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Al-Azhar: Separating Egyptian Islam From The State. But To What End?

In post-Mubarak Egypt, both devout Muslims and ardent secularists are calling for the autonomy of Cairo's authoritative Islamic institution and center for learning. But they have very different ideas about where it will lead.

Inside Al-Azhar mosque (Jonah Bettio)
Inside Al-Azhar mosque (Jonah Bettio)
Noha El-Hennawy

CAIRO - Despite ongoing feuds over the identity of the state in post-Mubarak Egypt, both secularists and Islamists seem to agree on one issue: the need to liberate from government control, Al-Azhar, the more than 1,000-year-old mosque, university and religious institution widely considered by Sunni Muslims as the world's historical center for Islamic learning.

Though there is support from virtually all camps for separating Egypt's Muslim clergy from the state, the motivations are very different. Islamists view an autonomous Al-Azhar as the key to achieving an Islamic renaissance in Egypt. Meanwhile, non-Islamists view the freeing of the religious establishment - long known for its moderate understanding of Islam - as a way to regain credibility among the masses and stem the influence of radical groups.

For secularists, the need to contain the growth of radical Islam has become dire in recent months with the resurgence of Salafi groups after Hosni Mubarak's ouster. At least three Salafi parties have been launched since the Jan. 25 revolution began. Last month, tens of thousands Salafis alarmed secular activists when they flooded Tahrir Square, the epicenter of the revolution, in a rally that called for implementation of Sharia, Islamic law.

"When intransigent voices dominate, the moderate outlook, for which Al-Azhar has been famous, becomes needed," Ibrahim al-Essawi, a co-founder of the left-wing Popular Socialist Alliance Party, told Al-Masry Al-Youm.

Essawi's party is one of several non-Islamist groups that threw their full backing behind Al-Azhar's independence by signing statements and raising the issue in the media. Even secular presidential hopeful Mohamed ElBaradei, who met with Al-Azhar's Grand Sheikh Ahmed Al-Tayeb recently, has supported calls for independence.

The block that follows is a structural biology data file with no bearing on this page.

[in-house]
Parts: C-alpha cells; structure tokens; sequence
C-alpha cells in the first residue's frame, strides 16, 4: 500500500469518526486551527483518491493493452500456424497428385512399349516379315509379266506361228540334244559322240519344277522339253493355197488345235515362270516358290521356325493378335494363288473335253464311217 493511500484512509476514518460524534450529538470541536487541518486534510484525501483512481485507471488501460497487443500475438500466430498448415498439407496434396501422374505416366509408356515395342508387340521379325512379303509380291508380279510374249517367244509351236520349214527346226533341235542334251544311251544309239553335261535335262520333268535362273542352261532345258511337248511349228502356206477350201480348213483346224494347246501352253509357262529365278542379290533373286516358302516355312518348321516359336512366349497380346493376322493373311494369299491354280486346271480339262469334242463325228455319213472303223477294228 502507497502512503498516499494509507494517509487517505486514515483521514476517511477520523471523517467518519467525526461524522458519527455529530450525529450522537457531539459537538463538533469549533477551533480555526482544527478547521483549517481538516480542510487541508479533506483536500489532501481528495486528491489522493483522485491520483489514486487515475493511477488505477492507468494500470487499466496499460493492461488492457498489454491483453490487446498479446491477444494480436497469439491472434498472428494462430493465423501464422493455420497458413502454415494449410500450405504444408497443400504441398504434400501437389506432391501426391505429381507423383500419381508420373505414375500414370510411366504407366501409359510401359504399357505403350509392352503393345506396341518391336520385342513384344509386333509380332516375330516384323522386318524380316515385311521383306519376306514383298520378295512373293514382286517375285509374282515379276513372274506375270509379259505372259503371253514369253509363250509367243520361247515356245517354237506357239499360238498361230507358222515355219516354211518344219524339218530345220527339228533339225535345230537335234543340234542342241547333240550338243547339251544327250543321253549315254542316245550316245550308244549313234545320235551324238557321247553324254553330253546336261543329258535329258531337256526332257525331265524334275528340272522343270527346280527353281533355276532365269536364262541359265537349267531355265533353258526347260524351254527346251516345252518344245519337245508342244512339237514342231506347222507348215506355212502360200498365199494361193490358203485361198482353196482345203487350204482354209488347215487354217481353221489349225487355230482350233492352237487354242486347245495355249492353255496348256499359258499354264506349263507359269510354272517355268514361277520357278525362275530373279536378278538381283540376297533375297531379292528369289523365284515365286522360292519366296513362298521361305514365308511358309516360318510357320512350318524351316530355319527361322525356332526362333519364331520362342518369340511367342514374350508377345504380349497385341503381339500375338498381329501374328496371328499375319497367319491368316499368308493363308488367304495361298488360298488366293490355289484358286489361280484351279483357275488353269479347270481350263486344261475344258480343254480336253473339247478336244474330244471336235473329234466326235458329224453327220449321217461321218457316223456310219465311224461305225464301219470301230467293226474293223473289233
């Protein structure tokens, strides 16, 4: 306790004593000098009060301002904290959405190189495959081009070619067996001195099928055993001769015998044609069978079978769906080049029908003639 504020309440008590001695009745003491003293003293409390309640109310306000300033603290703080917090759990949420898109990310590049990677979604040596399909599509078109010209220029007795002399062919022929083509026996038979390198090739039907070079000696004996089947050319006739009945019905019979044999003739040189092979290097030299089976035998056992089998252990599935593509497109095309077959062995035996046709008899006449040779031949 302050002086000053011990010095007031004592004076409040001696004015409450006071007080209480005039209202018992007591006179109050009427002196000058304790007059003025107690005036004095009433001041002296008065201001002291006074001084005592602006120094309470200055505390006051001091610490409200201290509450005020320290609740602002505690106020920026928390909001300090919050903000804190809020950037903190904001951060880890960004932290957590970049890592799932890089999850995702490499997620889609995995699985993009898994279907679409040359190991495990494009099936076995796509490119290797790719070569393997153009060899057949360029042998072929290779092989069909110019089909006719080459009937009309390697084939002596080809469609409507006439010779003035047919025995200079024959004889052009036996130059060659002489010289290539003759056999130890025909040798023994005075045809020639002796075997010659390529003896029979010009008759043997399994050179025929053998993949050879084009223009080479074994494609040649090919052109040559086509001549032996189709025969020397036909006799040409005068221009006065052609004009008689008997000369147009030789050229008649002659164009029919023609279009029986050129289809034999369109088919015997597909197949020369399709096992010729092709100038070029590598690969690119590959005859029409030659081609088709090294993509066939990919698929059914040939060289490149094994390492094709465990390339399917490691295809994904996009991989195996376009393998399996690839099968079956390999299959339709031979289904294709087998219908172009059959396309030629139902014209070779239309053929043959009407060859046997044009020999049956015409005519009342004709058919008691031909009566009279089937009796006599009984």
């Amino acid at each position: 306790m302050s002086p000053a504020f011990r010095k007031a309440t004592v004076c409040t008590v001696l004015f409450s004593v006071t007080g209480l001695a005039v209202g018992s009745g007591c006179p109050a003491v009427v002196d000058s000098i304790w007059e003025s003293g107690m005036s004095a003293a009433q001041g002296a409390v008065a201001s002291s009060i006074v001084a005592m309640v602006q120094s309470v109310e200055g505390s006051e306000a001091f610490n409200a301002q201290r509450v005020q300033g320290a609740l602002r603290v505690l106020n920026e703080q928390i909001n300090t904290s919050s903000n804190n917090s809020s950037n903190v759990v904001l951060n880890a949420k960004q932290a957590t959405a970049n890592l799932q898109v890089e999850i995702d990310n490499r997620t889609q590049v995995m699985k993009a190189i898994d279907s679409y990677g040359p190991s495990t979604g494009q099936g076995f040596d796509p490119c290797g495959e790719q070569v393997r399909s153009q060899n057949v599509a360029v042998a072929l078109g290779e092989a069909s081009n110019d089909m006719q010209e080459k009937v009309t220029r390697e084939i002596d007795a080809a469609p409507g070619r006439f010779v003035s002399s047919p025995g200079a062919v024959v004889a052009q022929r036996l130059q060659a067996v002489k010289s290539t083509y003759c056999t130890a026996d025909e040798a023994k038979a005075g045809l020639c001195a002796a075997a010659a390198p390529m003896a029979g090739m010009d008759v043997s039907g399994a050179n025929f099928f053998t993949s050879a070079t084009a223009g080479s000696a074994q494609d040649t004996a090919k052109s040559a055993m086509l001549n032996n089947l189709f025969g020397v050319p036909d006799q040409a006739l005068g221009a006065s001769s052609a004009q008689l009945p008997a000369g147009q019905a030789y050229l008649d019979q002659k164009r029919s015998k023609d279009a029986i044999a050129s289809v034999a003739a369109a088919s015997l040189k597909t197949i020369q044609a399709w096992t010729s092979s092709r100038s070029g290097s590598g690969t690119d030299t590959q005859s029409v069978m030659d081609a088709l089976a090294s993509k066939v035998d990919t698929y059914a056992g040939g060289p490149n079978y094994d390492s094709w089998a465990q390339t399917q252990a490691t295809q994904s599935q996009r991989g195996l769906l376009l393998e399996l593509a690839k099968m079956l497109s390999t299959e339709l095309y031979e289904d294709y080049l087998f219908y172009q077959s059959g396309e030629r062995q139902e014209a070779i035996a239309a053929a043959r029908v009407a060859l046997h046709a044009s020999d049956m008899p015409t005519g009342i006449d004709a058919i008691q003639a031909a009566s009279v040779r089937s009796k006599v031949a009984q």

"If Al-Azhar retrieves its independence, all the people will rally around it," the former head of the International Atomic Energy Agency told reporters after the meeting. "The different interpretations of Islam that we see today, and those divisions based on religion, should not exist. Al-Azhar should retrieve its role as the beacon of enlightened Islam, not only in Egypt but in the whole Arab world."

Founded in 972, Al-Azhar became seen as the bastion of moderate Islam in the Sunni world at the beginning of the 20th century. However, its influence waned after the military coup of 1952. Gamal Abdel Nasser clipped the wings of clerics by nationalizing their endowments and giving himself the right to appoint Al-Azhar's Grand Sheikh. In the meantime, Nasser used Al-Azhar to bestow legitimacy upon his pan-Arab and socialist policies.

The same pattern was maintained by President Anwar Sadat, who further weakened Al-Azhar by opening the door to radical Islamist groups, which promoted Wahhabi thought. Since then, Al-Azhar has lost ideological influence in the face of the Wahhabi tide.

When Mubarak held the helm of state, Al-Azhar continued to lose influence to fundamentalist groups, which sought to discredit the state-sanctioned religious establishment by arguing that it represented the regime's interests rather than true Islam. Meanwhile, Wahhabi thought began to permeate Al-Azhar itself.